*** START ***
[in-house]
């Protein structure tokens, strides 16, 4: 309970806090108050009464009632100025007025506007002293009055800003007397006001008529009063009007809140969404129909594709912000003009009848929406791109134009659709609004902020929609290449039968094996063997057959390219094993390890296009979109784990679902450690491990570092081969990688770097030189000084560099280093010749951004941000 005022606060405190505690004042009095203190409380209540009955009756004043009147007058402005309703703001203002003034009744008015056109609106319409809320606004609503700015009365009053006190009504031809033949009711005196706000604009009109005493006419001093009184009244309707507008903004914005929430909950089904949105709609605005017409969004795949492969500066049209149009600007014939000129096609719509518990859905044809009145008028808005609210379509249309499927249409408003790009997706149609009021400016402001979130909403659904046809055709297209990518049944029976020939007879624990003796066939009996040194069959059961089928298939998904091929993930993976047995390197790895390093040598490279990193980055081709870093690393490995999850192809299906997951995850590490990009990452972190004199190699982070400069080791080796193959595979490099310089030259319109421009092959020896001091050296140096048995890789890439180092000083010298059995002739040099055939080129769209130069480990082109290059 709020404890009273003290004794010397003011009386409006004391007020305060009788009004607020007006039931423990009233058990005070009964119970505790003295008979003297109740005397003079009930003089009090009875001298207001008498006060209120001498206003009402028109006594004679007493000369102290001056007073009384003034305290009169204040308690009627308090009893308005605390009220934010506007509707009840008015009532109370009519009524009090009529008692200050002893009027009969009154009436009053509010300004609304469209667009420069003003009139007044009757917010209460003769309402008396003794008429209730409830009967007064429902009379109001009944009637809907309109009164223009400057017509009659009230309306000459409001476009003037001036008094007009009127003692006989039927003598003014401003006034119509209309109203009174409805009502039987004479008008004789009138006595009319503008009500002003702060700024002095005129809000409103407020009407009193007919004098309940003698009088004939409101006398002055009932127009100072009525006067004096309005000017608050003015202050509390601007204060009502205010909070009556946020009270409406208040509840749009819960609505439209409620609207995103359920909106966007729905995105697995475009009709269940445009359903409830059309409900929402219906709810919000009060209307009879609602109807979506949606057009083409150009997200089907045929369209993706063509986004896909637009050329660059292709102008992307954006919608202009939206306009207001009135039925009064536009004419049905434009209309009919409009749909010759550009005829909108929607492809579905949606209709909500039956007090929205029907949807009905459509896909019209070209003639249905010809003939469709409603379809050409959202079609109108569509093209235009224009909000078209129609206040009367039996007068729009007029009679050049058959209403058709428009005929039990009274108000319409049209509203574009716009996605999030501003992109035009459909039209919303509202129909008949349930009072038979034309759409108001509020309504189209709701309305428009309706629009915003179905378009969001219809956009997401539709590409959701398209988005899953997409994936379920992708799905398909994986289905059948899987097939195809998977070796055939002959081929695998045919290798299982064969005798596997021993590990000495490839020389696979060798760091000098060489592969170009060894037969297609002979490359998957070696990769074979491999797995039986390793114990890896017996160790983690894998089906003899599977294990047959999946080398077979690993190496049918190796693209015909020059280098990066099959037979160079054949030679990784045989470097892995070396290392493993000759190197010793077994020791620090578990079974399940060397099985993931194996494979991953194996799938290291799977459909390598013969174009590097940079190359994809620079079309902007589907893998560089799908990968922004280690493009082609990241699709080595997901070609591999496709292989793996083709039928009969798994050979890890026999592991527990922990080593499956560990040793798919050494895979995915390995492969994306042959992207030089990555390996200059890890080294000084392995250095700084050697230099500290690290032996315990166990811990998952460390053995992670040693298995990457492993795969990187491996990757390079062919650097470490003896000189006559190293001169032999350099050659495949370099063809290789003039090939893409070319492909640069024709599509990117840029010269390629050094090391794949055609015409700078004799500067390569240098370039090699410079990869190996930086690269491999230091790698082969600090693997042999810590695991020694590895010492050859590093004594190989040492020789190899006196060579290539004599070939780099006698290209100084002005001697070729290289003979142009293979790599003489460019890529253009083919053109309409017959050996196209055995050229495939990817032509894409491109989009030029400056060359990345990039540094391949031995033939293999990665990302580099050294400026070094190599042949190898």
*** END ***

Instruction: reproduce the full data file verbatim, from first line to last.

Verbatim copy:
[in-house]
């Protein structure tokens, strides 16, 4: 309970806090108050009464009632100025007025506007002293009055800003007397006001008529009063009007809140969404129909594709912000003009009848929406791109134009659709609004902020929609290449039968094996063997057959390219094993390890296009979109784990679902450690491990570092081969990688770097030189000084560099280093010749951004941000 005022606060405190505690004042009095203190409380209540009955009756004043009147007058402005309703703001203002003034009744008015056109609106319409809320606004609503700015009365009053006190009504031809033949009711005196706000604009009109005493006419001093009184009244309707507008903004914005929430909950089904949105709609605005017409969004795949492969500066049209149009600007014939000129096609719509518990859905044809009145008028808005609210379509249309499927249409408003790009997706149609009021400016402001979130909403659904046809055709297209990518049944029976020939007879624990003796066939009996040194069959059961089928298939998904091929993930993976047995390197790895390093040598490279990193980055081709870093690393490995999850192809299906997951995850590490990009990452972190004199190699982070400069080791080796193959595979490099310089030259319109421009092959020896001091050296140096048995890789890439180092000083010298059995002739040099055939080129769209130069480990082109290059 709020404890009273003290004794010397003011009386409006004391007020305060009788009004607020007006039931423990009233058990005070009964119970505790003295008979003297109740005397003079009930003089009090009875001298207001008498006060209120001498206003009402028109006594004679007493000369102290001056007073009384003034305290009169204040308690009627308090009893308005605390009220934010506007509707009840008015009532109370009519009524009090009529008692200050002893009027009969009154009436009053509010300004609304469209667009420069003003009139007044009757917010209460003769309402008396003794008429209730409830009967007064429902009379109001009944009637809907309109009164223009400057017509009659009230309306000459409001476009003037001036008094007009009127003692006989039927003598003014401003006034119509209309109203009174409805009502039987004479008008004789009138006595009319503008009500002003702060700024002095005129809000409103407020009407009193007919004098309940003698009088004939409101006398002055009932127009100072009525006067004096309005000017608050003015202050509390601007204060009502205010909070009556946020009270409406208040509840749009819960609505439209409620609207995103359920909106966007729905995105697995475009009709269940445009359903409830059309409900929402219906709810919000009060209307009879609602109807979506949606057009083409150009997200089907045929369209993706063509986004896909637009050329660059292709102008992307954006919608202009939206306009207001009135039925009064536009004419049905434009209309009919409009749909010759550009005829909108929607492809579905949606209709909500039956007090929205029907949807009905459509896909019209070209003639249905010809003939469709409603379809050409959202079609109108569509093209235009224009909000078209129609206040009367039996007068729009007029009679050049058959209403058709428009005929039990009274108000319409049209509203574009716009996605999030501003992109035009459909039209919303509202129909008949349930009072038979034309759409108001509020309504189209709701309305428009309706629009915003179905378009969001219809956009997401539709590409959701398209988005899953997409994936379920992708799905398909994986289905059948899987097939195809998977070796055939002959081929695998045919290798299982064969005798596997021993590990000495490839020389696979060798760091000098060489592969170009060894037969297609002979490359998957070696990769074979491999797995039986390793114990890896017996160790983690894998089906003899599977294990047959999946080398077979690993190496049918190796693209015909020059280098990066099959037979160079054949030679990784045989470097892995070396290392493993000759190197010793077994020791620090578990079974399940060397099985993931194996494979991953194996799938290291799977459909390598013969174009590097940079190359994809620079079309902007589907893998560089799908990968922004280690493009082609990241699709080595997901070609591999496709292989793996083709039928009969798994050979890890026999592991527990922990080593499956560990040793798919050494895979995915390995492969994306042959992207030089990555390996200059890890080294000084392995250095700084050697230099500290690290032996315990166990811990998952460390053995992670040693298995990457492993795969990187491996990757390079062919650097470490003896000189006559190293001169032999350099050659495949370099063809290789003039090939893409070319492909640069024709599509990117840029010269390629050094090391794949055609015409700078004799500067390569240098370039090699410079990869190996930086690269491999230091790698082969600090693997042999810590695991020694590895010492050859590093004594190989040492020789190899006196060579290539004599070939780099006698290209100084002005001697070729290289003979142009293979790599003489460019890529253009083919053109309409017959050996196209055995050229495939990817032509894409491109989009030029400056060359990345990039540094391949031995033939293999990665990302580099050294400026070094190599042949190898």